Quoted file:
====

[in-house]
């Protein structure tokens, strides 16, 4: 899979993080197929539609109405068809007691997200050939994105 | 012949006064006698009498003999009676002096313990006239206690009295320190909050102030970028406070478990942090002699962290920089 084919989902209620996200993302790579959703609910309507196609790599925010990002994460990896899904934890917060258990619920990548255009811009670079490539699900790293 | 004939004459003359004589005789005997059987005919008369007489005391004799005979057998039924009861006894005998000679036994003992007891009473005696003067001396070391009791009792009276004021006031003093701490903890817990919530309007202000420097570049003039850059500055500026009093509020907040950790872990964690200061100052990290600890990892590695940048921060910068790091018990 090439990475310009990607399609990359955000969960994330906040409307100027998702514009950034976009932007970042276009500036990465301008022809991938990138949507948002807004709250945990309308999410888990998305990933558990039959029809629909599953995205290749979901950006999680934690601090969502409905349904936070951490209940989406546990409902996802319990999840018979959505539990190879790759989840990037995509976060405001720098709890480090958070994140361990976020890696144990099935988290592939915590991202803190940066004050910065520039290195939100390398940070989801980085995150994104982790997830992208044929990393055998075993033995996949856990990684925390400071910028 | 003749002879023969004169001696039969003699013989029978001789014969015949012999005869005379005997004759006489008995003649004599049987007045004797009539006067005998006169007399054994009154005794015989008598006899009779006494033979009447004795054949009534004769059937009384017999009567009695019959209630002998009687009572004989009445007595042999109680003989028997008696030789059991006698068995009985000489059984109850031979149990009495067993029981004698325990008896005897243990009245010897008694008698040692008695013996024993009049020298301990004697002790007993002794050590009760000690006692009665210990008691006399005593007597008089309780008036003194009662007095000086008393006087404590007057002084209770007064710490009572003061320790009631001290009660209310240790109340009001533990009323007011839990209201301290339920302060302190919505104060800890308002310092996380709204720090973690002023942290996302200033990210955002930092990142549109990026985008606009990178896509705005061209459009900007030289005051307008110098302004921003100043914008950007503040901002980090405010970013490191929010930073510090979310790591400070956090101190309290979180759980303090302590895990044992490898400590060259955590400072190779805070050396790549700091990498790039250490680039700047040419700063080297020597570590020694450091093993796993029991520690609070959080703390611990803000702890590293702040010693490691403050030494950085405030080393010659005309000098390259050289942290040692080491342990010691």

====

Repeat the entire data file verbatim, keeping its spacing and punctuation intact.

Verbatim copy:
[in-house]
């Protein structure tokens, strides 16, 4: 899979993080197929539609109405068809007691997200050939994105 | 012949006064006698009498003999009676002096313990006239206690009295320190909050102030970028406070478990942090002699962290920089 084919989902209620996200993302790579959703609910309507196609790599925010990002994460990896899904934890917060258990619920990548255009811009670079490539699900790293 | 004939004459003359004589005789005997059987005919008369007489005391004799005979057998039924009861006894005998000679036994003992007891009473005696003067001396070391009791009792009276004021006031003093701490903890817990919530309007202000420097570049003039850059500055500026009093509020907040950790872990964690200061100052990290600890990892590695940048921060910068790091018990 090439990475310009990607399609990359955000969960994330906040409307100027998702514009950034976009932007970042276009500036990465301008022809991938990138949507948002807004709250945990309308999410888990998305990933558990039959029809629909599953995205290749979901950006999680934690601090969502409905349904936070951490209940989406546990409902996802319990999840018979959505539990190879790759989840990037995509976060405001720098709890480090958070994140361990976020890696144990099935988290592939915590991202803190940066004050910065520039290195939100390398940070989801980085995150994104982790997830992208044929990393055998075993033995996949856990990684925390400071910028 | 003749002879023969004169001696039969003699013989029978001789014969015949012999005869005379005997004759006489008995003649004599049987007045004797009539006067005998006169007399054994009154005794015989008598006899009779006494033979009447004795054949009534004769059937009384017999009567009695019959209630002998009687009572004989009445007595042999109680003989028997008696030789059991006698068995009985000489059984109850031979149990009495067993029981004698325990008896005897243990009245010897008694008698040692008695013996024993009049020298301990004697002790007993002794050590009760000690006692009665210990008691006399005593007597008089309780008036003194009662007095000086008393006087404590007057002084209770007064710490009572003061320790009631001290009660209310240790109340009001533990009323007011839990209201301290339920302060302190919505104060800890308002310092996380709204720090973690002023942290996302200033990210955002930092990142549109990026985008606009990178896509705005061209459009900007030289005051307008110098302004921003100043914008950007503040901002980090405010970013490191929010930073510090979310790591400070956090101190309290979180759980303090302590895990044992490898400590060259955590400072190779805070050396790549700091990498790039250490680039700047040419700063080297020597570590020694450091093993796993029991520690609070959080703390611990803000702890590293702040010693490691403050030494950085405030080393010659005309000098390259050289942290040692080491342990010691």